KGB: Death and Rebirth

Pirmais vāks
Greenwood Publishing Group, 1994 - 227 lappuses

It was official. In 1991, two months after an abortive coup in August, the KGB was pronounced dead. But was it really? In KGB: Death and Rebirth, Martin Ebon, a writer long engaged in the study of foreign affairs, maintains that the notorious secret police/espionage organization is alive and well. He takes a penetrating look at KGB predecessors, the KGB at the time of its supposed demise, and the subsequent use of segmented intelligence forces such as border patrols and communications and espionage agencies. Ebon points out that after the Ministry of Security resurrected these domestic KGB activities, Yevgeny Primakov's Russian Foreign Intelligence Service (FIS) assumed foreign policy positions not unlike its predecessor's. Even more important, Ebon argues, spin-off secret police organizations--some still bearing the KGB name--have surfaced, wielding significant power in former Soviet republics, from the Ukraine to Kazakhstan, from Latvia to Georgia.

How did the new KGB evolve? Who were the individuals responsible for recreating the KGB in its new image? What was the KGB's relationship with Mikhail Gorbachev during his regime? Did Boris Yeltsin plan a Russian KGB, even before the August coup? What has been the role of KGB successor agencies within the independence movements in Azerbaijan, Armenia and Georgia? How has Yevgeny Primakov influenced foreign intelligence activity? What is the role of the FIS in Iran? What does the future hold? Martin Ebon meets these provocative questions head-on, offering candid, often surprising answers and new information for the curious--or concerned--reader. While the Cold War is over, Ebon cautions, the KGB has retained its basic structure and goals under a new name, and it would be naive to believe otherwise.

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KGB: death and rebirth

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I picked up this book with sigh--not another "now it can be told about the USSR story''--but found myself fully engrossed in this tale of the post-1989 KGB. From the inside story of the 1991 anti ... Lasīt pilnu pārskatu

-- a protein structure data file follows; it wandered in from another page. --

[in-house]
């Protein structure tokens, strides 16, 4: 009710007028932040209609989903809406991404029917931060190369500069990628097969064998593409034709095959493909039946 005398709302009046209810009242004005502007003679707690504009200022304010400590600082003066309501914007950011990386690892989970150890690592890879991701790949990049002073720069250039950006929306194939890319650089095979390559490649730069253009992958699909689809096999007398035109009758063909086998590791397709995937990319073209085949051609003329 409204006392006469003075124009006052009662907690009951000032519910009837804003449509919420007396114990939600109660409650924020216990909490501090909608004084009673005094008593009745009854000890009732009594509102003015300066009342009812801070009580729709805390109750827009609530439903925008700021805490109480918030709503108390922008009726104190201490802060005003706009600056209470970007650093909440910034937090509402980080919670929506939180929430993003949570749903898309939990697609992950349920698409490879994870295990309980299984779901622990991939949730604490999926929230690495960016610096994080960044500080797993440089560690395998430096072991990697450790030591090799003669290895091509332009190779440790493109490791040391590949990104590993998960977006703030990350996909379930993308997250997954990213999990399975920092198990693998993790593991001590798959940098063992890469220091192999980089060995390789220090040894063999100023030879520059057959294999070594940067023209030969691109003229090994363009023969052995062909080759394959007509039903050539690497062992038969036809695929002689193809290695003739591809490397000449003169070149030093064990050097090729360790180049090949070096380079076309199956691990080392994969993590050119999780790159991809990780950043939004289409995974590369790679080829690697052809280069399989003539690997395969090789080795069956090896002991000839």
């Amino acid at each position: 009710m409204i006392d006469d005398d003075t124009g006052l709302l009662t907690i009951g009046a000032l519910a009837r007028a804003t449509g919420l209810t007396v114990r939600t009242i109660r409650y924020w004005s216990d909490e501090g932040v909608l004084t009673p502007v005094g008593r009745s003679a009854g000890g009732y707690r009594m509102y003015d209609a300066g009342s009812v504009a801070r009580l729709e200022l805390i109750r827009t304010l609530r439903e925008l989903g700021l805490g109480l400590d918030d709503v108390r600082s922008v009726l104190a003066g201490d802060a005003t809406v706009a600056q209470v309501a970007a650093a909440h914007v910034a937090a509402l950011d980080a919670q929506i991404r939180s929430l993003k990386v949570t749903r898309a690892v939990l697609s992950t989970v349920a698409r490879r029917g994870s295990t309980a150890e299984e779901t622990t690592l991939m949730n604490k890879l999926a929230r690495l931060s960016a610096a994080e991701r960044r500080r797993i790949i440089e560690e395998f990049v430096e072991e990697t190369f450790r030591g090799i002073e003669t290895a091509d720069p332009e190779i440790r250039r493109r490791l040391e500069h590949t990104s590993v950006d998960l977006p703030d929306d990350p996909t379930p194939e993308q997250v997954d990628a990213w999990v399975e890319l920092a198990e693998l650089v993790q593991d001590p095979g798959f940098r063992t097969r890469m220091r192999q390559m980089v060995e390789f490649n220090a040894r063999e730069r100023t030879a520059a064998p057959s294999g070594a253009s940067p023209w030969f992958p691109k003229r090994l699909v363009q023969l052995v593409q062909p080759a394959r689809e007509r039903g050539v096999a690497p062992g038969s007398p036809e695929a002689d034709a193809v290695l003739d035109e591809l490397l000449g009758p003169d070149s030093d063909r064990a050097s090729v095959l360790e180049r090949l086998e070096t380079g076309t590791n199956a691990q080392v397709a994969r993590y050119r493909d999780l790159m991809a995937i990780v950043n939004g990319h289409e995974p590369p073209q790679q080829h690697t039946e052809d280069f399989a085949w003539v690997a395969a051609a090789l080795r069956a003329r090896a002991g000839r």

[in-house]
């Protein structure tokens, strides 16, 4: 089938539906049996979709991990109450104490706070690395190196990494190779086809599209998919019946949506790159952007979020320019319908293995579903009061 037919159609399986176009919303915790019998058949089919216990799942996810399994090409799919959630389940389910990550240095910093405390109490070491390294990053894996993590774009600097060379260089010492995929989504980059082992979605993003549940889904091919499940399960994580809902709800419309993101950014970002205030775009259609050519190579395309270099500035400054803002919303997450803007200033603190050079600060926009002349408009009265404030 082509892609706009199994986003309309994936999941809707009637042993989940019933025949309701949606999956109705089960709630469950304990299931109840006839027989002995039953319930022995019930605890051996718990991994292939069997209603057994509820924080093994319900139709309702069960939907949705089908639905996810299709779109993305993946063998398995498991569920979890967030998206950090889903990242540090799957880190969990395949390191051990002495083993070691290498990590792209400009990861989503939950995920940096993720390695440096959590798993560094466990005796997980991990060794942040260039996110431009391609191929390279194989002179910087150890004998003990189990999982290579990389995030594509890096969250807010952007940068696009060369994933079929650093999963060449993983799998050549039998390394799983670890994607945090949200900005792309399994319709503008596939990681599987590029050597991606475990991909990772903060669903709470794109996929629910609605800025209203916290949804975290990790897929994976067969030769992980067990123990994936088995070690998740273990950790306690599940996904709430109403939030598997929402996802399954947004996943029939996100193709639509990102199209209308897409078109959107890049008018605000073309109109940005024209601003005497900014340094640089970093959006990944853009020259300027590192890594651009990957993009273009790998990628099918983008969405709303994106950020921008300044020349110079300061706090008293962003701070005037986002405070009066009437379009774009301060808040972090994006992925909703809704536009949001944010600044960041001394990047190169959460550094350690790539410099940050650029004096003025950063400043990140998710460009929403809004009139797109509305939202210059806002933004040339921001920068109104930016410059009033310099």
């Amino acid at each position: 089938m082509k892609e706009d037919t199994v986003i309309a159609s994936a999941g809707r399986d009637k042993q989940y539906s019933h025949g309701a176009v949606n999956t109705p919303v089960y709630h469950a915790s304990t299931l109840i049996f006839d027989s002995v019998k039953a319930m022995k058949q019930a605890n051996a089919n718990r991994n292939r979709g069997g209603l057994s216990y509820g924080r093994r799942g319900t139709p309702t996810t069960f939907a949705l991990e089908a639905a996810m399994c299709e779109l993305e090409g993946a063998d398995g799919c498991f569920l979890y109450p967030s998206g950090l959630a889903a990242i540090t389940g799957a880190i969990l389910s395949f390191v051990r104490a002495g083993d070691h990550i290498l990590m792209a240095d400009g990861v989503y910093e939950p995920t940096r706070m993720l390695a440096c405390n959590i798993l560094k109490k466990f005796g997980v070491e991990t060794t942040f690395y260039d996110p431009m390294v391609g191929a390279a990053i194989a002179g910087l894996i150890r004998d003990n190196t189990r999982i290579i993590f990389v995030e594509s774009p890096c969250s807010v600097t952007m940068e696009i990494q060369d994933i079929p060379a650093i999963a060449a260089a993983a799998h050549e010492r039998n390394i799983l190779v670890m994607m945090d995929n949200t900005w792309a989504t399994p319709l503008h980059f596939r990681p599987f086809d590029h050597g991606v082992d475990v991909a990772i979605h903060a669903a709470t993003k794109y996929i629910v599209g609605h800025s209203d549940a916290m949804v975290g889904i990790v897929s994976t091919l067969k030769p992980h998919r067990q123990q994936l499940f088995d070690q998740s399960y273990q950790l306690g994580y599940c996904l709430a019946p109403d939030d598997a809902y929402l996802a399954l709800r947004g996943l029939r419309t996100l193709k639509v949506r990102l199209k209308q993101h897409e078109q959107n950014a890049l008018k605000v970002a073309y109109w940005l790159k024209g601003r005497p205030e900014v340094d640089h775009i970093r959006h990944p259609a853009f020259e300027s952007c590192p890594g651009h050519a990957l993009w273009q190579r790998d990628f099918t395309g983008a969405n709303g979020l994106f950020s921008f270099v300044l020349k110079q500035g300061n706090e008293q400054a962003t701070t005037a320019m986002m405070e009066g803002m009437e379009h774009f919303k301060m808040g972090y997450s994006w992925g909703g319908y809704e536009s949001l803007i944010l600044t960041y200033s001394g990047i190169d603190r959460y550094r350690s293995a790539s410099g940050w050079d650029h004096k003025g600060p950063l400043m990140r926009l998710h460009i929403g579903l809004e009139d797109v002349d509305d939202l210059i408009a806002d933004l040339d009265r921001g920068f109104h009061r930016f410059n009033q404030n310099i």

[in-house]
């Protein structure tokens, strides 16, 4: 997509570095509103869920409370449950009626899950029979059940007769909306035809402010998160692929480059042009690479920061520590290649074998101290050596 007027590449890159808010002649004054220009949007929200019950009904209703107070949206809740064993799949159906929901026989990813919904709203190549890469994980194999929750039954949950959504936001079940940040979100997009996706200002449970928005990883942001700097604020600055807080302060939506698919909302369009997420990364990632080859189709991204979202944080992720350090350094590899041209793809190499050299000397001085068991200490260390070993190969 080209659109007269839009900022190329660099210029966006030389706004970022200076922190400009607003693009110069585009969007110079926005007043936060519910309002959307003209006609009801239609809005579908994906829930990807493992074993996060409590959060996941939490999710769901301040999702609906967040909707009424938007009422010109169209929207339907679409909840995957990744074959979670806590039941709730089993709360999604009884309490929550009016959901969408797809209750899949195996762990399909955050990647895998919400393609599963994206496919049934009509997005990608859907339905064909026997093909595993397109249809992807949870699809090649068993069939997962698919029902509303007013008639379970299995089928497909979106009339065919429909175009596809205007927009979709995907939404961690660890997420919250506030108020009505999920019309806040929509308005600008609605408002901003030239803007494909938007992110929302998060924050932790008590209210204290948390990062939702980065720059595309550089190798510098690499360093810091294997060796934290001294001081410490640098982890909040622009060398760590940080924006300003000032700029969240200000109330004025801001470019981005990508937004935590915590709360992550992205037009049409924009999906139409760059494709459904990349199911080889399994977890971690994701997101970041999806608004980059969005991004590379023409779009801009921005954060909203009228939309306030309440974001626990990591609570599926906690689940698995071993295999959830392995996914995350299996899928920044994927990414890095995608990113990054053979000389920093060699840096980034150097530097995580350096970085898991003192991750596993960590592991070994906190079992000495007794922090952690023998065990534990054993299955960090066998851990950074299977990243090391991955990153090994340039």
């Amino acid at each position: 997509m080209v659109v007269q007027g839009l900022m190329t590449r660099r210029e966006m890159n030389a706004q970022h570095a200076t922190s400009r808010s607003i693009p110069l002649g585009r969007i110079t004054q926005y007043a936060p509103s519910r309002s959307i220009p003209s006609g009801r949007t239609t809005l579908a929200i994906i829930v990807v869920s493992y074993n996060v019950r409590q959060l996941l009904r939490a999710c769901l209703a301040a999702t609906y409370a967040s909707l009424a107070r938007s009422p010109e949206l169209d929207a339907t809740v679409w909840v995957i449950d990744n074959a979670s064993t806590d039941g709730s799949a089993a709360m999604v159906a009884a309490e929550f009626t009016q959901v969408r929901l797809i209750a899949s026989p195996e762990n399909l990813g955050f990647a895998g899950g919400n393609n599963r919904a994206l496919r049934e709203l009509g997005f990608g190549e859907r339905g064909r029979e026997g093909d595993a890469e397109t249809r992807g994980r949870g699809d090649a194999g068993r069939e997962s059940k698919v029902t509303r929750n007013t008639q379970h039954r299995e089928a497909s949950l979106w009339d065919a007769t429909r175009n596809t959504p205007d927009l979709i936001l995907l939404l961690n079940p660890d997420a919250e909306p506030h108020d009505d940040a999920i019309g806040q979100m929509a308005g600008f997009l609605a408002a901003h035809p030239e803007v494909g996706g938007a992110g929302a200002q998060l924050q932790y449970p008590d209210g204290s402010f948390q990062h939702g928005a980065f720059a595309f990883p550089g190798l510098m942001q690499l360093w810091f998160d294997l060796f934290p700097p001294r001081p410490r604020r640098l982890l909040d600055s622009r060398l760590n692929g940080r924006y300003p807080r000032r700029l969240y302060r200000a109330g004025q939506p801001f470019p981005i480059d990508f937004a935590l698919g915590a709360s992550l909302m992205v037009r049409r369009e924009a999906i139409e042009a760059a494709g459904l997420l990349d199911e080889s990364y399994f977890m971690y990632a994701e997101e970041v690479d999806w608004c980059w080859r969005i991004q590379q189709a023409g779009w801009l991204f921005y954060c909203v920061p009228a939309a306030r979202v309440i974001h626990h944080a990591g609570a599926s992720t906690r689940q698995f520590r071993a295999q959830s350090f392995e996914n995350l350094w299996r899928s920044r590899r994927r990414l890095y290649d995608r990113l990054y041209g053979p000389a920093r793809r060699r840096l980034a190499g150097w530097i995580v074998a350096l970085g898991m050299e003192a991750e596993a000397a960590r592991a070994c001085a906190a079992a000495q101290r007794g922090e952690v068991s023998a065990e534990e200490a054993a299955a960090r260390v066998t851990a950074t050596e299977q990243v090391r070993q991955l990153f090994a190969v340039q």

Atlasītās lappuses


Three Days in August
Bewildered Rigid Mastermind
EverNew Image Making
The GorbachevKGB Connection
Months of Transition
KGB Camelot Bakatin Interlude
Bugs in the US Embassy
The Maxwell Enigma
Baltic Turmoil
Bonds That Separate
Transcaucasus Tragedies
Central Asian Chessboard
Today and Tomorrow
Border Guards in Disarray
Foreign Intelligence Modernized
Top Target Iran

Traitor into Hero
Missing Archives Beyond Wallenberg
Rapid Rebirth
Boris Yeltsins KGB
Whose Codes? Whose Ciphers?
Under Whatever Name
Selected Bibliography

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Populāri fragmenti

89. lappuse - 'pushed me hard to say things of which I was not fully convinced.' " The general, himself a historian, is also quoted as saying, " 1 was not properly understood. The Ministry of Defense also has an intelligence service, which is totally different, and many documents have been destroyed. I only looked through what the KGB had. All I said was that I saw no evidence.
189. lappuse - In 1970, he was named deputy director of the USSR Academy of Sciences Institute of World Economy and International Relations.
30. lappuse - Among the conditions is the implementation of fundamental reforms in the country not as they are envisioned by us but as they are dreamed up across the ocean,' was the complaint of the KGB chief Vladimir Kryuchkov in his address to the Supreme Soviet on 17 June.
175. lappuse - Federation may be removed from office in case of violation of the Constitution of the Russian Federation, the laws of the Russian Federation, and also of his oath of office.
42. lappuse - Gorbachev's resignation would be handled 'in a civilized manner,' Yeltsin unceremoniously occupied Gorbachev's personal office in the Kremlin before the latter had even had time to clean out his desk. When Gorbachev came to his office on 27 December to remove personal papers, Yeltsin was already sitting in his chair; Gorbachev was forced to work in the office of his former chief of staff" — that is, the treacherous Boldin, keeper of incriminating KGB documents.
21. lappuse - I was associated with him [Andropov] for a long time. I would not say we had a very close relationship, but I knew him well, and we used to meet regularly. And that is why I took on Kryuchkov, of whom Andropov had a high opinion. Anyway, where do you find people for that sphere? Andropov's attitude toward Kryuchkov was decisive for me.
215. lappuse - Like any other power, it will inevitably have to resort not only to overt means of realizing its aims, but also to the assistance of covert friends and supporters. These can only be found by the intelligence service.

Par autoru (1994)

MARTIN EBON served with the U.S. Office of War Information during World War II. He was subsequently on the staff of the Foreign Policy Association and, during the Korean War, was with the U.S. Information Agency. Ebon has lectured on world affairs and communist tactics, in particular, at New York University and the New School for Social Research. He is the author or editor of more than sixty books, and his numerous articles have appeared in such publications as the New York Times, Psychology Today, and the International Journal of Intelligence and Counterintelligence.

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